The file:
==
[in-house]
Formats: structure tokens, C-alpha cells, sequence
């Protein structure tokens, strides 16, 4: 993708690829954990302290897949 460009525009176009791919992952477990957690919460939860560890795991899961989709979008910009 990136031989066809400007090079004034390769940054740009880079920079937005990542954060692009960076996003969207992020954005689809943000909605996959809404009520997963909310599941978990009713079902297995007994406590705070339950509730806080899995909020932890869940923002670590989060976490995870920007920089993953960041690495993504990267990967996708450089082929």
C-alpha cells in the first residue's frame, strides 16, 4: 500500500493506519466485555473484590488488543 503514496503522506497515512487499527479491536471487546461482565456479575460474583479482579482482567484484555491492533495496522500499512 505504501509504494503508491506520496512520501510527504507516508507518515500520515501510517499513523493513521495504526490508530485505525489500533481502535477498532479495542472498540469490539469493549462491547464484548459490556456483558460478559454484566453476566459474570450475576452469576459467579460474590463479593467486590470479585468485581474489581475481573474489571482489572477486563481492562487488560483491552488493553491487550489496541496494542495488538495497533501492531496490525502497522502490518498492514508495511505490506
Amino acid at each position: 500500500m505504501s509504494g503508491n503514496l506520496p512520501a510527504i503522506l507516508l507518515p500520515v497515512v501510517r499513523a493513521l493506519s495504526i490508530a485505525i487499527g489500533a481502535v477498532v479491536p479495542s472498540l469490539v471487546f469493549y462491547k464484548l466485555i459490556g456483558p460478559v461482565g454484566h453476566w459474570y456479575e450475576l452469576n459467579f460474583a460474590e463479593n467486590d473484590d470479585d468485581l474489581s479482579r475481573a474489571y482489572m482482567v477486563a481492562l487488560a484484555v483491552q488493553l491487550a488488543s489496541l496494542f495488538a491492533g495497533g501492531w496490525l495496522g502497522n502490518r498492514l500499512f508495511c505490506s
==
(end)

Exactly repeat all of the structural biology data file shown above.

[in-house]
Formats: structure tokens, C-alpha cells, sequence
């Protein structure tokens, strides 16, 4: 993708690829954990302290897949 460009525009176009791919992952477990957690919460939860560890795991899961989709979008910009 990136031989066809400007090079004034390769940054740009880079920079937005990542954060692009960076996003969207992020954005689809943000909605996959809404009520997963909310599941978990009713079902297995007994406590705070339950509730806080899995909020932890869940923002670590989060976490995870920007920089993953960041690495993504990267990967996708450089082929």
C-alpha cells in the first residue's frame, strides 16, 4: 500500500493506519466485555473484590488488543 503514496503522506497515512487499527479491536471487546461482565456479575460474583479482579482482567484484555491492533495496522500499512 505504501509504494503508491506520496512520501510527504507516508507518515500520515501510517499513523493513521495504526490508530485505525489500533481502535477498532479495542472498540469490539469493549462491547464484548459490556456483558460478559454484566453476566459474570450475576452469576459467579460474590463479593467486590470479585468485581474489581475481573474489571482489572477486563481492562487488560483491552488493553491487550489496541496494542495488538495497533501492531496490525502497522502490518498492514508495511505490506
Amino acid at each position: 500500500m505504501s509504494g503508491n503514496l506520496p512520501a510527504i503522506l507516508l507518515p500520515v497515512v501510517r499513523a493513521l493506519s495504526i490508530a485505525i487499527g489500533a481502535v477498532v479491536p479495542s472498540l469490539v471487546f469493549y462491547k464484548l466485555i459490556g456483558p460478559v461482565g454484566h453476566w459474570y456479575e450475576l452469576n459467579f460474583a460474590e463479593n467486590d473484590d470479585d468485581l474489581s479482579r475481573a474489571y482489572m482482567v477486563a481492562l487488560a484484555v483491552q488493553l491487550a488488543s489496541l496494542f495488538a491492533g495497533g501492531w496490525l495496522g502497522n502490518r498492514l500499512f508495511c505490506s